Posts Tagged ‘DEC’

Monday, May 2, 2016

Bauer: Checks And Balances Should Protect The Forest Preserve

DEC Headquarters in AlbanyWe’re moving into an era of one-agency rule in the Adirondack Park and that should be very troubling to everyone. For nearly 45 years, management of the public Forest Preserve has been based on checks and balances between the Adirondack Park Agency (APA) and the Department of Environmental Conservation (DEC). The APA set management policy and the DEC administered the on-the-ground management of trails and other facilities. The APA created and updated the Adirondack Park State Land Master Plan, while DEC drafted individual Unit Management Plans (UMPs), which the APA reviewed for compliance. By and large this joint administration, which provided oversight, accountability, and public participation, worked well for the natural resource protection and public recreational use of the Forest Preserve.

All that is changing. There is little effective oversight by the APA and little accountability by the DEC. We’re in a new era of one-agency control. » Continue Reading.


Thursday, April 28, 2016

DEC: Whitetail Hunters Killed 15% Less Deer

white_tailed_deer1According to the NYS Department of Environmental Conservation deer hunting summary report, hunters killed an estimated 202,973 whitetail deer during the 2015-16 hunting seasons, approximately 15% less than the prior year.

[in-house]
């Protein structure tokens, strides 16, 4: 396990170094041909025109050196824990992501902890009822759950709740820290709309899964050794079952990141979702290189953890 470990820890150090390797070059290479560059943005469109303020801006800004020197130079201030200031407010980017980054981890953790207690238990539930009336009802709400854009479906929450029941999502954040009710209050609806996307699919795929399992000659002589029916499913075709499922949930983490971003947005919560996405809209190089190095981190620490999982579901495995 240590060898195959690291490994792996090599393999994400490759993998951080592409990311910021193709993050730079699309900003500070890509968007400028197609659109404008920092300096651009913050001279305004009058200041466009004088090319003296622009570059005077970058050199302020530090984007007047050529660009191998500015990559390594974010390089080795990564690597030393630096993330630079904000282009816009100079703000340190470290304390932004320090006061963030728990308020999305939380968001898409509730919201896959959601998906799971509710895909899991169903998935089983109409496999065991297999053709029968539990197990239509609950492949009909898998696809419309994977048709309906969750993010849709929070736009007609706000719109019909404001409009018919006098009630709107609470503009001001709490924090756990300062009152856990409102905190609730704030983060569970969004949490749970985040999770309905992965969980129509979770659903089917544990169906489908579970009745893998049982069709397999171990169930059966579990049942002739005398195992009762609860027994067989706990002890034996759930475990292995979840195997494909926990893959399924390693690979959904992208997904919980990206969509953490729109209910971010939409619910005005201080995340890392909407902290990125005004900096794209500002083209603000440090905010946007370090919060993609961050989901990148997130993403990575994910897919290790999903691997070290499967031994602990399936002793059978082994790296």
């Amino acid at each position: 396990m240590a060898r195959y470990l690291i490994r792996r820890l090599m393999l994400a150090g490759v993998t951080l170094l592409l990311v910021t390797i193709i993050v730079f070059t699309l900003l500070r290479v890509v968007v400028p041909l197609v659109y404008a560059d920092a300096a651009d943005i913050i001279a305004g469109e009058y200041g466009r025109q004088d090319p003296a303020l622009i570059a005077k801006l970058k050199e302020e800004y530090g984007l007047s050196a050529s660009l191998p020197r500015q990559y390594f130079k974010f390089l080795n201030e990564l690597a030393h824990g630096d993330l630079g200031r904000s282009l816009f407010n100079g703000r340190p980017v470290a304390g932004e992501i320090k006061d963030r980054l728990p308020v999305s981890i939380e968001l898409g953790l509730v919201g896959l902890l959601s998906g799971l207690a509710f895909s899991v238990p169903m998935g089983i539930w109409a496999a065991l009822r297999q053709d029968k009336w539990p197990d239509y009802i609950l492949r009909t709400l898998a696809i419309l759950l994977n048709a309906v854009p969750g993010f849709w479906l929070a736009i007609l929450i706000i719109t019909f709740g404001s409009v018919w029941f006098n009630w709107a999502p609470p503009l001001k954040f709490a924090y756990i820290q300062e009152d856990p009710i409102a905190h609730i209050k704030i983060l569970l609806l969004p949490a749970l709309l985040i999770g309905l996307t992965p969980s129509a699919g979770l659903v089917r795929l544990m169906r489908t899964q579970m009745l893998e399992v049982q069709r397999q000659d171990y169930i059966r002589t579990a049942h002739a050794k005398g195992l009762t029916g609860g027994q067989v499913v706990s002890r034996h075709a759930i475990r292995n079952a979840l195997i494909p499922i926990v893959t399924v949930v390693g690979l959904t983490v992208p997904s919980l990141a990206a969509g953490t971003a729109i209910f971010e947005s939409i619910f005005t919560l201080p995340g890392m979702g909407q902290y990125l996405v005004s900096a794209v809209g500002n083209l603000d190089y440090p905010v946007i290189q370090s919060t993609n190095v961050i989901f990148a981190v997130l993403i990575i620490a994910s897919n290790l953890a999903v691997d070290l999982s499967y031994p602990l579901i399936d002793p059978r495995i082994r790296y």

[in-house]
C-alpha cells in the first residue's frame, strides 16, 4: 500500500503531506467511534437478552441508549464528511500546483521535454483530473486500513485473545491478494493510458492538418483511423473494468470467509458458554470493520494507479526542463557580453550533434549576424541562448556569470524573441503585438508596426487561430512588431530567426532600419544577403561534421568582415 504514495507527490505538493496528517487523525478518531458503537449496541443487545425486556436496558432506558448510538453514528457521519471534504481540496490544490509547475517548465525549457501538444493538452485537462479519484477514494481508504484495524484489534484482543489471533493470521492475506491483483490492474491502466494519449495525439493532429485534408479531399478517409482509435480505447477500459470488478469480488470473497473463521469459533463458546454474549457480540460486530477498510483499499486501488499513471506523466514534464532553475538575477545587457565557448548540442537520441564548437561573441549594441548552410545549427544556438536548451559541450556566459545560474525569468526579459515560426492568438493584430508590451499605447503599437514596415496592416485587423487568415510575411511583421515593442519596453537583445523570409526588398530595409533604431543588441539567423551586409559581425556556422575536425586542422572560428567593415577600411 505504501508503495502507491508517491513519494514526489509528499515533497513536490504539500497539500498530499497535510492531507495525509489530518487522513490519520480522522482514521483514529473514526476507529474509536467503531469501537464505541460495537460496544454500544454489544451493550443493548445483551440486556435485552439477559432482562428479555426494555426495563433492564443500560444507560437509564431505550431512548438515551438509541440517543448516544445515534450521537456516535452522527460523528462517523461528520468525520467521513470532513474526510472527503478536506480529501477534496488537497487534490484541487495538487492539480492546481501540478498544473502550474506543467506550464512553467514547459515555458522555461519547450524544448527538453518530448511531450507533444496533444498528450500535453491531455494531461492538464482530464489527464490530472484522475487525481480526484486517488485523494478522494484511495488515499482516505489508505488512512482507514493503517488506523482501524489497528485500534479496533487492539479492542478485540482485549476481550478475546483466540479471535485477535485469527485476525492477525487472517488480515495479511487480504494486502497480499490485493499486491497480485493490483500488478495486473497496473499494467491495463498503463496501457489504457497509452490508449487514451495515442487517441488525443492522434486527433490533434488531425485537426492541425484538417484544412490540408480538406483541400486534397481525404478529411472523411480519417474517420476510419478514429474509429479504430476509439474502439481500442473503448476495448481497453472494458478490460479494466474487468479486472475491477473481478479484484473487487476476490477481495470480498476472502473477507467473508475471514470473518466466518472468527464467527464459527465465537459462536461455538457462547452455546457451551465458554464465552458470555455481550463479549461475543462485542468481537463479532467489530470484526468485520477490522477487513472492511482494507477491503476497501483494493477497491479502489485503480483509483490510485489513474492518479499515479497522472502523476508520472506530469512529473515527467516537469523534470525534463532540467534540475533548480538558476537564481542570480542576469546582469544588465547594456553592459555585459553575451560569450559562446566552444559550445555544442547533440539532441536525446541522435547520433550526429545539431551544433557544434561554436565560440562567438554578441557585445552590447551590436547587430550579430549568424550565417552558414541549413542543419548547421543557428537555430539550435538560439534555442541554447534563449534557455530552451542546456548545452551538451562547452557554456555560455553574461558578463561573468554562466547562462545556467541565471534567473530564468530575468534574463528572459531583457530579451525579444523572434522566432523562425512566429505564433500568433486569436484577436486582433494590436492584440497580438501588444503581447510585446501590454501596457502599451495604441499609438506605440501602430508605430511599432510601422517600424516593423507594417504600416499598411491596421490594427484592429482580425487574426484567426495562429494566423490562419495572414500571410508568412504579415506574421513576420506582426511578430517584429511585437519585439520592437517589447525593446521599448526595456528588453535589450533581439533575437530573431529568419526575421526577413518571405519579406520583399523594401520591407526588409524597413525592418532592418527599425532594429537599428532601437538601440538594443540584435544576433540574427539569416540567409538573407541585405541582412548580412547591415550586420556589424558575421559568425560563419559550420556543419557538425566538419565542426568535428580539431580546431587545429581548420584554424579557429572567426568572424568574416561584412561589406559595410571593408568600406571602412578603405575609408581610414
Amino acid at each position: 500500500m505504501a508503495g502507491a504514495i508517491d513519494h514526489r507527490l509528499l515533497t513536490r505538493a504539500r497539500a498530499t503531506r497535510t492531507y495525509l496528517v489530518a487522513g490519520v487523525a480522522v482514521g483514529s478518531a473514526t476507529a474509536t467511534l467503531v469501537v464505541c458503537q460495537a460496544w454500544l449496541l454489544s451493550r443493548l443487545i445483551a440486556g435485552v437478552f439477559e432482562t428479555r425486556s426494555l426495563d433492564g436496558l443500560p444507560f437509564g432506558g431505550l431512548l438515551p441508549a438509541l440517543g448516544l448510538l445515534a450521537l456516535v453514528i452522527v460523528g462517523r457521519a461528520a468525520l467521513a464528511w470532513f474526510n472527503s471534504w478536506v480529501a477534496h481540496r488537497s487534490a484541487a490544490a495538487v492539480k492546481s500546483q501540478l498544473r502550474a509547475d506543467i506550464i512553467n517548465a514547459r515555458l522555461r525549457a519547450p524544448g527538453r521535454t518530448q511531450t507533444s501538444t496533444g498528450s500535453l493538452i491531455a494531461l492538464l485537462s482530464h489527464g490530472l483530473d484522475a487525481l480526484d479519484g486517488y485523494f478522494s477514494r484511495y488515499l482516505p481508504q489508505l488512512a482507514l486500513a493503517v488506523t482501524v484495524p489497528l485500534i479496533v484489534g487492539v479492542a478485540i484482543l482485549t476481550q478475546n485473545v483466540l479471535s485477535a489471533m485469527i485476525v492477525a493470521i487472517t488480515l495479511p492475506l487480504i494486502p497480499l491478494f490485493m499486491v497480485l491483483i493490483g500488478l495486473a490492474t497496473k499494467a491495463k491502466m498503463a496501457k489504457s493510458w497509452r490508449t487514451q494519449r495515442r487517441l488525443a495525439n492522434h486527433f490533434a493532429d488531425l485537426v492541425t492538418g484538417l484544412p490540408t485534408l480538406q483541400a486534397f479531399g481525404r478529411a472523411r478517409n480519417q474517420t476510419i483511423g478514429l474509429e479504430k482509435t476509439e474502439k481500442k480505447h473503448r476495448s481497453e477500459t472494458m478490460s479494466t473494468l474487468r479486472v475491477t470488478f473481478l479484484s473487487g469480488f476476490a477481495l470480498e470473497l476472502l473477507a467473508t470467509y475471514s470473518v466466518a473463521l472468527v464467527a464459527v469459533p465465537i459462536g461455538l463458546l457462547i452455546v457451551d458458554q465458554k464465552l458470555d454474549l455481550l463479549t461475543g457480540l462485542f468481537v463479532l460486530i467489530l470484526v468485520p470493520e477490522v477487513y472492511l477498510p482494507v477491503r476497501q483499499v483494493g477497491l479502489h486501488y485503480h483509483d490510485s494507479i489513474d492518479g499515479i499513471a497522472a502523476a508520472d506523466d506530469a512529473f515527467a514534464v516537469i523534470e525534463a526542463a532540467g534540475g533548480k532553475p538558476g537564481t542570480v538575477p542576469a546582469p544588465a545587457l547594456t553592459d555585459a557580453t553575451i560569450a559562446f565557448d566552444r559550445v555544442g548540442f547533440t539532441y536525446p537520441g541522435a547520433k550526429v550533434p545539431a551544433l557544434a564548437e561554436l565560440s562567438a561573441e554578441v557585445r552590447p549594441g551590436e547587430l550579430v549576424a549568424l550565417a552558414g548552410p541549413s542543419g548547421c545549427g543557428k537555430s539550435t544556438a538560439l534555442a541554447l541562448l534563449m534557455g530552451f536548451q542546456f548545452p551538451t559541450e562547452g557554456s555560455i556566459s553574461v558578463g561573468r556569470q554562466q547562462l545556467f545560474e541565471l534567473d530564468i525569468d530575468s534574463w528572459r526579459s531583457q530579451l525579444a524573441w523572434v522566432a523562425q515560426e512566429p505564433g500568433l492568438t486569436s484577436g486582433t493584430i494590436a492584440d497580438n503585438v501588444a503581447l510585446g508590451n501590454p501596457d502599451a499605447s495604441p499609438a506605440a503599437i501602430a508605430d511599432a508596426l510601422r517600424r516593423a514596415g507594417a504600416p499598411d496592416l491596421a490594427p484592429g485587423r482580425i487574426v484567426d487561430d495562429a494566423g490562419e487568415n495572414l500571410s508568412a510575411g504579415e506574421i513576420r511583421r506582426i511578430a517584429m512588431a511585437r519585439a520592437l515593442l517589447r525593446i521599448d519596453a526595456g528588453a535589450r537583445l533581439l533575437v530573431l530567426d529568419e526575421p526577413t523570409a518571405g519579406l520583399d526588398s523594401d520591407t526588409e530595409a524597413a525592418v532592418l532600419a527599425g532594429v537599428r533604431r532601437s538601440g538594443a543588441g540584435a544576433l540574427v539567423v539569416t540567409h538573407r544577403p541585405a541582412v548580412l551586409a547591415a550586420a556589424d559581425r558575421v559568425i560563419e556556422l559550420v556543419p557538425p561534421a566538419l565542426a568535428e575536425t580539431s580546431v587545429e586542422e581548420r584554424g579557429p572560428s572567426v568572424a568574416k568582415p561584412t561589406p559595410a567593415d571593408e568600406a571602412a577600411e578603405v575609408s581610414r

The 2015 deer take included an estimated 103,401 antlerless deer and 99,572 antlered bucks. Statewide, this represents a 20.5% decline in antlerless deer harvest and an 8.3% decline in buck harvest from 2014. Over half of the bucks killed in 2015 were aged 2.5 years and older, continuing a shift towards older bucks in the hunt. » Continue Reading.


Monday, April 25, 2016

The Essex Chain Lakes Lawsuit Explained

Critics contend that incorporating the Polaris Bridge over the Hudson into a snowmobile route would be illegal.Photo by Nancie BattagliaTwo of the Adirondack Park’s major environmental groups are suing the state over the management plan for the Essex Chain Lakes region—a large tract of forest, ponds, and streams that the state acquired from the Nature Conservancy as part of the blockbuster Finch, Pruyn deal.

Protect the Adirondacks and Adirondack Wild: Friends of the Forest Preserve filed a lawsuit in State Supreme Court in Albany contending that the management plan violates the Adirondack Park State Land Master Plan, the state Wild, Scenic, and Recreational Rivers System Act, and state snowmobile-trail policy. » Continue Reading.


Thursday, April 14, 2016

State Buys Boreas Ponds, Completing Finch, Pruyn Deal

Boreas-600x343The state has purchased the 20,760-acre Boreas Ponds Tract on the edge of the High Peaks Wilderness, the final phase in a multi-year deal to acquire 65,000 acres of former Finch, Pruyn lands from the Adirondack Nature Conservancy.